In the Sixties Joan Staley had regular roles on the variety show The Lively Ones, 77 Sunset Strip, and Broadside. She guest starred on such shows as The Tab Hunter Show, Bringing Up Buddy, The Asphalt Jungle, The Lawless Years, The New Breed, Frontier Circus, Bonanza, The Dick Van Dyke Show, The Untouchables, Tales of Wells Fargo, 87th Precinct, Hawaiian Eye, The Adventures of Ozzy and Harriet, Alcoa Premiere, The Dick Powell Show, The Real McCoys, Wagon Train, The Joey Bishop Show, The Jack Benny Program, Burke's Law, The Virginian, McHale's Navy, The Munsters, Batman, Pistols 'n' Petticoats, Mission: Impossible, Ironside, and Adam-12. She appeared in the movies Dondi (1961), Gun Fight (1961), The Ladies Man (1961), Breakfast at Tiffany's  (1961), Valley of the Dragons (1961), Cape Fear (1962), Johnny Cool (1963),  A New Kind of Love (1963), Kissin' Cousins (1964), Kisses for My President (1964), Roustabout (1964), The Ghost and Mr. Chicken (1966), and Gunpoint (1966).

In 1967 she married MCA executive Dale Sheets. In 1969 she and Mr. Sheets founded International Ventures Incorporated, a company for the management of talent. Afterwards she only made two more acting appearances, the first in an episode of Adam-12 in 1972 and the second in an episode of Dallas in 1982.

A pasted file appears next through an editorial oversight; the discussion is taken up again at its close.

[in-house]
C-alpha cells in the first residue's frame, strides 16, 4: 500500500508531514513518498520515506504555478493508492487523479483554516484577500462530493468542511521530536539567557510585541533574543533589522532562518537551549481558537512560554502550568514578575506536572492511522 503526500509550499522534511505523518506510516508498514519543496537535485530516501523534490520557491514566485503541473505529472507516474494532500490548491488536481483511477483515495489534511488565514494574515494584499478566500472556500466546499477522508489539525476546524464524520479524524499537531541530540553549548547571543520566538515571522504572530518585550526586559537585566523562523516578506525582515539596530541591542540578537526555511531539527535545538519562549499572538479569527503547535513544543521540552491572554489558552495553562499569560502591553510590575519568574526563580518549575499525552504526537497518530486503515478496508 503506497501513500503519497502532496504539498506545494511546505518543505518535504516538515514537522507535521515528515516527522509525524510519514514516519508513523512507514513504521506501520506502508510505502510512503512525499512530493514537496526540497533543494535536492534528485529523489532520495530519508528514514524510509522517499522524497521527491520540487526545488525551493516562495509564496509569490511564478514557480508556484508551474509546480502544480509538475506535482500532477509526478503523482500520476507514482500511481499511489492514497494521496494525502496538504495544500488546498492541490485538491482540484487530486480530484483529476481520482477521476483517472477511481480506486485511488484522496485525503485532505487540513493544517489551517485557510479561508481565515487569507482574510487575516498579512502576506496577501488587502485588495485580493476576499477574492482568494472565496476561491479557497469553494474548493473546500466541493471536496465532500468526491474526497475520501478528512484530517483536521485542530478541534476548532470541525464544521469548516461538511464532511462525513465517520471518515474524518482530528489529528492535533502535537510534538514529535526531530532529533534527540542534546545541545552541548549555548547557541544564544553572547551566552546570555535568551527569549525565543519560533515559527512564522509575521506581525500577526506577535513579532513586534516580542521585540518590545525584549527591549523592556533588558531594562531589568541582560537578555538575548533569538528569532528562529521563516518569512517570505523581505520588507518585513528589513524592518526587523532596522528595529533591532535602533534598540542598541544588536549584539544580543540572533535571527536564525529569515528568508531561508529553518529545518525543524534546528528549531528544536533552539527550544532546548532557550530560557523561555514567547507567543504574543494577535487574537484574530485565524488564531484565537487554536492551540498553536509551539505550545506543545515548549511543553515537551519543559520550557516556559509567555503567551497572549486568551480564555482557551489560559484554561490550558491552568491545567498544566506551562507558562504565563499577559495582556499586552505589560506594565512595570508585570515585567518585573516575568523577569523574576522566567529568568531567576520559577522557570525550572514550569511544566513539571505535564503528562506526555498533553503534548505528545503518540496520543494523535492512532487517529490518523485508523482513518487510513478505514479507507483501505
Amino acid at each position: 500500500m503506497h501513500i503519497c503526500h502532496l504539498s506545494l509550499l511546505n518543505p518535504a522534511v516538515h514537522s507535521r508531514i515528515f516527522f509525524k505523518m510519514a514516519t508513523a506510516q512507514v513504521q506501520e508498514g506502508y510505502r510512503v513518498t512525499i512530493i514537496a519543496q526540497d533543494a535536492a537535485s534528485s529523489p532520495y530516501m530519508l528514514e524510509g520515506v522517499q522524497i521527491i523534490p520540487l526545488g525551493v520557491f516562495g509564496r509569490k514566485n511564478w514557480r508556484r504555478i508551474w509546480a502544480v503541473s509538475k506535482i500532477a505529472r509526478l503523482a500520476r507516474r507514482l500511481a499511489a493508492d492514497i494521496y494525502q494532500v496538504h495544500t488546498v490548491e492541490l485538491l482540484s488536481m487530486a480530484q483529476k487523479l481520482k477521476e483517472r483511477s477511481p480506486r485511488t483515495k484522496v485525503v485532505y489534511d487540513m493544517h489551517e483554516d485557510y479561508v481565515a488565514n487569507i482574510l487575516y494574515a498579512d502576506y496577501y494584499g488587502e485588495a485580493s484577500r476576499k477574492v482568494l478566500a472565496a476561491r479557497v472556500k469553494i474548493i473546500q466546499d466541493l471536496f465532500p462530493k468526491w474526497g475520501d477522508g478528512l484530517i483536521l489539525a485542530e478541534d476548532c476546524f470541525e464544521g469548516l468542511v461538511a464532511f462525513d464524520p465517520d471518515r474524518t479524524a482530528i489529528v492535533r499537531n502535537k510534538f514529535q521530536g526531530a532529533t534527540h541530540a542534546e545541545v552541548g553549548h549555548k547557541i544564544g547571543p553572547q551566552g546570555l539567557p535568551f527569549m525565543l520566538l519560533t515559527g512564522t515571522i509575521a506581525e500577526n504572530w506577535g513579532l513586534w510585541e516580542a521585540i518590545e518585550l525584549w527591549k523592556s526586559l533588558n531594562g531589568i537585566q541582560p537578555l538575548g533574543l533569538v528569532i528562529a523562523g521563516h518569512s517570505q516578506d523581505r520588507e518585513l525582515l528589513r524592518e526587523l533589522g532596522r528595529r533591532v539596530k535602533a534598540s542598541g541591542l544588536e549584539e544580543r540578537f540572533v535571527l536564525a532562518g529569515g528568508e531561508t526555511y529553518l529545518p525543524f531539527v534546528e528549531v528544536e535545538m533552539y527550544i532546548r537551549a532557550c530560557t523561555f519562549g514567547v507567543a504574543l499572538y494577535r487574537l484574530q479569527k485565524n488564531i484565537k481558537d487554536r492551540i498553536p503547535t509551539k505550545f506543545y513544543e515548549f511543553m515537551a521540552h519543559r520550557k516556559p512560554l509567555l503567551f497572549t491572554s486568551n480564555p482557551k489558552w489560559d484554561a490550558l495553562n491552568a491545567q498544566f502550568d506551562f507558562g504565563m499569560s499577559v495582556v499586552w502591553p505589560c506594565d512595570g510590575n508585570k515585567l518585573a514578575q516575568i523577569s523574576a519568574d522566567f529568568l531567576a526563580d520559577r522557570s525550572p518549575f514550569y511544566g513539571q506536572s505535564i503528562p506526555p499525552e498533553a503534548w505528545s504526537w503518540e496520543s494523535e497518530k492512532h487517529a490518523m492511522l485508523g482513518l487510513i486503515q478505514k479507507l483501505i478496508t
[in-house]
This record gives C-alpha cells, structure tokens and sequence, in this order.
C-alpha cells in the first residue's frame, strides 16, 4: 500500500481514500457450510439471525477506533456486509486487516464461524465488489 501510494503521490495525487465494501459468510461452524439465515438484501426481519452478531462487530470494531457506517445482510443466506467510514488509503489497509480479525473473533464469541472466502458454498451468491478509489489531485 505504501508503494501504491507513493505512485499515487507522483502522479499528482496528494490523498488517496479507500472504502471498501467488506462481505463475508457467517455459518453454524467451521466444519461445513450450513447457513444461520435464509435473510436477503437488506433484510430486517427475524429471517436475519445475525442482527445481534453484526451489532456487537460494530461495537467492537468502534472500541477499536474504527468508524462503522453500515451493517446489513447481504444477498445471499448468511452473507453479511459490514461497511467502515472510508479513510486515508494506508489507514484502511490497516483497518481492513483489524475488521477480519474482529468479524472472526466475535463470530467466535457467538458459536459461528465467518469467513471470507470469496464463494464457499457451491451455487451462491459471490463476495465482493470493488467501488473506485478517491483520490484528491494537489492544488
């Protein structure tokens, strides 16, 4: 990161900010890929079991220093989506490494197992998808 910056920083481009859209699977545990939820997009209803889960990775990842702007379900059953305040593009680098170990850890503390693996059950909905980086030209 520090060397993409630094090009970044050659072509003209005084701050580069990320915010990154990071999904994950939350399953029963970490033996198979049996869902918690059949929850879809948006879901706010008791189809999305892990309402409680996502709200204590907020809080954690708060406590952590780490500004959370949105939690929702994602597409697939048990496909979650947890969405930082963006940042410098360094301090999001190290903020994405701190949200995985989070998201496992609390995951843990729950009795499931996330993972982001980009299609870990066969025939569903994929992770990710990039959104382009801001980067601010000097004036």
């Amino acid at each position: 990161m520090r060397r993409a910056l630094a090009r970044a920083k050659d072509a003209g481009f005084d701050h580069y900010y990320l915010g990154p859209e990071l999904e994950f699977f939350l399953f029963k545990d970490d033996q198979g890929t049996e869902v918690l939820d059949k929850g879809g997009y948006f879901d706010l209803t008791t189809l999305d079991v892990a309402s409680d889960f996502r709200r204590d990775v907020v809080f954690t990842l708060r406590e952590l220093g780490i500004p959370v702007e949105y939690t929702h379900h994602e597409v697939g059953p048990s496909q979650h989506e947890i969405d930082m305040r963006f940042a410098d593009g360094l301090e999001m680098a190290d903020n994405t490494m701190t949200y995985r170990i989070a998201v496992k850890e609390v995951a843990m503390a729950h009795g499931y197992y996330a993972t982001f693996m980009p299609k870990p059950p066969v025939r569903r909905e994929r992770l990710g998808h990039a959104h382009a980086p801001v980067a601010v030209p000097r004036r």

By her own admission Joan Staley played primarily shapely blondes in tight dresses, but she was capable of much more. On Batman she played Okie Annie, the henchwoman of Western themed villain Shame. In The Ghost and Mr. Chicken not only did she wear a brunette wig, but her role was slightly more demure than many she had played during her career. In one episode of Perry Mason she even played a murder culprit. Of course, it must also be noted that Joan Staley was a talented child violinist as well as a talented actress. She also ran International Ventures Incorporated until last year when her daughter took over. Joan Staley may have been best known for playing blonde bombshells, but she was capable of much more.

Tuesday, December 3, 2019

The Late Great D. C. Fontana